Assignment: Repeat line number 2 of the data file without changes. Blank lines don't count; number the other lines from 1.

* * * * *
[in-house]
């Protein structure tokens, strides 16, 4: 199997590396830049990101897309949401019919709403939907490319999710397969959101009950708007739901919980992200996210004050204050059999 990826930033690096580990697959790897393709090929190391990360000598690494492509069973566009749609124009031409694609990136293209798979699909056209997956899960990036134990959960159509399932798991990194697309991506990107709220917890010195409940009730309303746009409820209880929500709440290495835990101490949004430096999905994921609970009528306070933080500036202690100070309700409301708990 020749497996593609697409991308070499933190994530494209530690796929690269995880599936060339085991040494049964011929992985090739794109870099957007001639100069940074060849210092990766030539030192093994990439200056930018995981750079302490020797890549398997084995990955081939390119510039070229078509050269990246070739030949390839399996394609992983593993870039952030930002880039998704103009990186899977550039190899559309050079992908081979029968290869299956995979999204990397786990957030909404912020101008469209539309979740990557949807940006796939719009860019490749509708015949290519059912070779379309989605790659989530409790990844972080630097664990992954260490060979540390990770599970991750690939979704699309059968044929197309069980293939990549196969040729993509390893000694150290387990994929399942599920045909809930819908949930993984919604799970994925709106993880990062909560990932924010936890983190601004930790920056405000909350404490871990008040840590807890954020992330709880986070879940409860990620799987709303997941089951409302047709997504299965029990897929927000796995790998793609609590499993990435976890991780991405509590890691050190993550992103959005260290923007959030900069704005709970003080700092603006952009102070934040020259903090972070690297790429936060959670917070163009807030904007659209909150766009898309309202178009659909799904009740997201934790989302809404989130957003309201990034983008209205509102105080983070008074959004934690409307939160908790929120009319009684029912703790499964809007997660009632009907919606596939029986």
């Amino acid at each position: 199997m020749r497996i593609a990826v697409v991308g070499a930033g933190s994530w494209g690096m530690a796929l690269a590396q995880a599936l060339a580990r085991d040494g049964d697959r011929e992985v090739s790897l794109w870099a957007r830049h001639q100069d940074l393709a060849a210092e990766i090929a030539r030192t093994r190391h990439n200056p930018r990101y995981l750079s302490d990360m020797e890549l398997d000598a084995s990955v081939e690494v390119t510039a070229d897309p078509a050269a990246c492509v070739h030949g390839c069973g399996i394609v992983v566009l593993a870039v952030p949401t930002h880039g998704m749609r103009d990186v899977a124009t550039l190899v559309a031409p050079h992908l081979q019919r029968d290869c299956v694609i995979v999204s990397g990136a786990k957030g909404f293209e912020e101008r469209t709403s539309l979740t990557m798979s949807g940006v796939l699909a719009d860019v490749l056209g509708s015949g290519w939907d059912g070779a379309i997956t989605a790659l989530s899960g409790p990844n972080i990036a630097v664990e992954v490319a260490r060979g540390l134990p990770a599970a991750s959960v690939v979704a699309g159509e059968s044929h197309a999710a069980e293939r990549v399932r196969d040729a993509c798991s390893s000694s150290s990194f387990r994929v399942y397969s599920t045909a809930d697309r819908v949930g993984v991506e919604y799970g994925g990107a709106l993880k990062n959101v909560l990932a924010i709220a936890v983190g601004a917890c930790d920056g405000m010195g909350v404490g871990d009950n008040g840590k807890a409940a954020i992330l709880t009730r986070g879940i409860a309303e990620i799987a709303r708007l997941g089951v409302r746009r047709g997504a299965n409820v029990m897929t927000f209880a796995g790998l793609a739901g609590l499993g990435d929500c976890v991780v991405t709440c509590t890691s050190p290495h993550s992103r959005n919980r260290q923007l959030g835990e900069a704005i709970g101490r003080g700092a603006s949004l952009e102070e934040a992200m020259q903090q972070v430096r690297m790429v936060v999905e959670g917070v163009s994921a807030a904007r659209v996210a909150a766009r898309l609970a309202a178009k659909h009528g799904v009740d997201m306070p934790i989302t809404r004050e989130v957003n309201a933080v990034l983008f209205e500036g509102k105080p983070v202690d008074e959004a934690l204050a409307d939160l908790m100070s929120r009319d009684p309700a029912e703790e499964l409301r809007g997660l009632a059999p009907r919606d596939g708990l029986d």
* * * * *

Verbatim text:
């Protein structure tokens, strides 16, 4: 199997590396830049990101897309949401019919709403939907490319999710397969959101009950708007739901919980992200996210004050204050059999 990826930033690096580990697959790897393709090929190391990360000598690494492509069973566009749609124009031409694609990136293209798979699909056209997956899960990036134990959960159509399932798991990194697309991506990107709220917890010195409940009730309303746009409820209880929500709440290495835990101490949004430096999905994921609970009528306070933080500036202690100070309700409301708990 020749497996593609697409991308070499933190994530494209530690796929690269995880599936060339085991040494049964011929992985090739794109870099957007001639100069940074060849210092990766030539030192093994990439200056930018995981750079302490020797890549398997084995990955081939390119510039070229078509050269990246070739030949390839399996394609992983593993870039952030930002880039998704103009990186899977550039190899559309050079992908081979029968290869299956995979999204990397786990957030909404912020101008469209539309979740990557949807940006796939719009860019490749509708015949290519059912070779379309989605790659989530409790990844972080630097664990992954260490060979540390990770599970991750690939979704699309059968044929197309069980293939990549196969040729993509390893000694150290387990994929399942599920045909809930819908949930993984919604799970994925709106993880990062909560990932924010936890983190601004930790920056405000909350404490871990008040840590807890954020992330709880986070879940409860990620799987709303997941089951409302047709997504299965029990897929927000796995790998793609609590499993990435976890991780991405509590890691050190993550992103959005260290923007959030900069704005709970003080700092603006952009102070934040020259903090972070690297790429936060959670917070163009807030904007659209909150766009898309309202178009659909799904009740997201934790989302809404989130957003309201990034983008209205509102105080983070008074959004934690409307939160908790929120009319009684029912703790499964809007997660009632009907919606596939029986």